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Banks-McKelvey Memorial Lecture

Tuesday, June 4, 2024
4:00pm to 5:00pm
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Baxter Lecture Hall
Local Politics in Nations and Empires
Roger Myerson, David L. Pearson Distinguished Service Professor of Global Conflict Studies in the Harris School of Public Policy, Griffin Department of Economics, University of Chicago,
  • Public Event

Successful states maintain a functional relationship between local politics and national politics. Property rights have depended on recognition by local communities since before any states existed. To maintain unity in an extensive domain, a state needs a cadre of agents (mandarins) who expect national leaders to reward them for serving the state above any local connections. But investments require locally rooted investors with confidence in the state's protection, so a stable prosperous state must earn the trust of local elites (gentry). Local and national leadership can be aligned in two fundamentally different ways: by top-down influence of national leaders in local politics, or by bottom-up influence of local leaders in national politics. Top-down influence is dominant in successful autocratic states. In successful democracies, national leaders need bottom-up approval from local groups throughout the nation, and local leaders who perform well can become competitive candidates for national leadership. International assistance for democratic development can fail when local politics is neglected.

Roger Myerson is the David L. Pearson Distinguished Service Professor of Global Conflict Studies in the Harris School of Public Policy at the University of Chicago. Among his many significant accomplishments, Myerson was awarded the Nobel Memorial Prize in Economic Sciences in 2007 for his contributions to mechanism design theory, which analyzes rules for coordinating economic agents efficiently when they have different information and difficulty trusting each other.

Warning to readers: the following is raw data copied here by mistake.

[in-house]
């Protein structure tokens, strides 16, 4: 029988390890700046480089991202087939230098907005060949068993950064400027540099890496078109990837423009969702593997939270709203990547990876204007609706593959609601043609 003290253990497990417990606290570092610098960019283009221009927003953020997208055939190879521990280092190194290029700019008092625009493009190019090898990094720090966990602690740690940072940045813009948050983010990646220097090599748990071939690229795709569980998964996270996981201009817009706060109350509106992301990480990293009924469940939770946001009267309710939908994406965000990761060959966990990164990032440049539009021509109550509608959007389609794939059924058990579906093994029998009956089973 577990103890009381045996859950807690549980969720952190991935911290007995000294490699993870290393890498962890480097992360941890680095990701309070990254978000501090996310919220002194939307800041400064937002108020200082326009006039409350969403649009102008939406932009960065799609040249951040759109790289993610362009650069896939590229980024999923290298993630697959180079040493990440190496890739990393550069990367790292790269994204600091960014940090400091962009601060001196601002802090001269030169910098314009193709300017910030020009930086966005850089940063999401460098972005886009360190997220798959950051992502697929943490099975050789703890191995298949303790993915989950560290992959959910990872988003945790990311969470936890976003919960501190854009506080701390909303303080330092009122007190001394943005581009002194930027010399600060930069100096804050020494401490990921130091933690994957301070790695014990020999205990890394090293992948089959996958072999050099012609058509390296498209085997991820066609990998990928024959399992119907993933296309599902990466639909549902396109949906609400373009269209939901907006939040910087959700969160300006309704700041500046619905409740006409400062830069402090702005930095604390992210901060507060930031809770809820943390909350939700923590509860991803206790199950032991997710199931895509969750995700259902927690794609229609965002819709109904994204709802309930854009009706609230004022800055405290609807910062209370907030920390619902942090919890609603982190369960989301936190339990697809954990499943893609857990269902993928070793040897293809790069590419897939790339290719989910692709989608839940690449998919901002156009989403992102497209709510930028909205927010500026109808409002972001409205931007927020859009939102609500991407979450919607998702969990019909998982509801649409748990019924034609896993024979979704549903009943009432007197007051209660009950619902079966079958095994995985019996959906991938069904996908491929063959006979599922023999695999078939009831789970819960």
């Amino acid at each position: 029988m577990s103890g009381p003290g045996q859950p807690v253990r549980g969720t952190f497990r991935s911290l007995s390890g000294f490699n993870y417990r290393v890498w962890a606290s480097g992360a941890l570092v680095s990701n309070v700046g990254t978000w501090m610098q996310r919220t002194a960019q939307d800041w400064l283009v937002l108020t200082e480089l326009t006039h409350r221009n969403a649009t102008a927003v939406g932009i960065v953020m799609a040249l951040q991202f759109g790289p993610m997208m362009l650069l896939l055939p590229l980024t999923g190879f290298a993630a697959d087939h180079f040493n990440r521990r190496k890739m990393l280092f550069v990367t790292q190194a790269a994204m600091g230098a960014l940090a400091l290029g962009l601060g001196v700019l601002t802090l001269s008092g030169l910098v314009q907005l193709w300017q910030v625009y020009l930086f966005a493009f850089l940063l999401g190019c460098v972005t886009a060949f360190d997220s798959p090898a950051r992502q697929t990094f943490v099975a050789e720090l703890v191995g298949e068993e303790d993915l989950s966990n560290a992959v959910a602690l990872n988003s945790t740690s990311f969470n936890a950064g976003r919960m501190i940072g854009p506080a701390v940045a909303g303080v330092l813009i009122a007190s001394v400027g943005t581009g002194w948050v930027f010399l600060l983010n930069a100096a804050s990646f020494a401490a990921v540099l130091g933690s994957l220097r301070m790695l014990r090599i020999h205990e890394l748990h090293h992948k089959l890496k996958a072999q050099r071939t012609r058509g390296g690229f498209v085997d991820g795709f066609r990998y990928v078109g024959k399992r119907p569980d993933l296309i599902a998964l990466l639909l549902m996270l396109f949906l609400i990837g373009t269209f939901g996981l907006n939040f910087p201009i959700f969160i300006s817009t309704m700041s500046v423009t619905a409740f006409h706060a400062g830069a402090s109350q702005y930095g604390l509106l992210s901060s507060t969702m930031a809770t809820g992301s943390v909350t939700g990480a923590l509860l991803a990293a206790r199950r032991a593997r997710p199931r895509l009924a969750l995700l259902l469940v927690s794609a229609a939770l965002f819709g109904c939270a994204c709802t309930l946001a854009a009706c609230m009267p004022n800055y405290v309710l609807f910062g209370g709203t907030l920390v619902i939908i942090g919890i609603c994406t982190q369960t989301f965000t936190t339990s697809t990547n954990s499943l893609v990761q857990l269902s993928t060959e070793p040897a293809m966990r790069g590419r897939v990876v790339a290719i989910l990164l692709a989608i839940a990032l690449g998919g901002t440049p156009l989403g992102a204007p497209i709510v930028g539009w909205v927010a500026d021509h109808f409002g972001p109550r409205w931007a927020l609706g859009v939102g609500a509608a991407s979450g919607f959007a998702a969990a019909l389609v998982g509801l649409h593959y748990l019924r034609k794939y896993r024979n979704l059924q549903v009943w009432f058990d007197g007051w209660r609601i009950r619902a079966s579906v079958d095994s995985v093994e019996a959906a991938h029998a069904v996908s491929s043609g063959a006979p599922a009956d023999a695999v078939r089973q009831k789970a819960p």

This event is part of the Banks-McKelvey Memorial Lecture series, which honors the research and teaching of two colleagues who made seminal contributions to political economy. Jeffrey S. Banks was a 1986 Caltech PhD who, after a stellar career at University of Rochester, returned to Caltech in 1997. He made important contributions to game theory and the politics of voting. He was a fantastic teacher and, in the few years he was teaching at Caltech, trained some of our best students. Richard D. McKelvey (Banks' advisor) was a pioneer in just about every field of political science, including developing statistical methods for analyzing voting patterns, mathematical models of voting participation, and key contributions to game theory that spanned computer and social sciences. He was a member of both the National Academy of Sciences and the American Academy of Arts and Sciences. During his years at Caltech (1979-2001), he too was a celebrated teacher. We lost both of them prematurely.

The Banks-McKelvey Memorial Lecture series brings important figures in the social sciences to campus to energize the Caltech community to address new and important questions in the social sciences. The series is made possible by a gift of endowment from Howard E. Jessen (BS '46).

For more information, please contact Letty Diaz by phone at 626-395-1255 or by email at [email protected].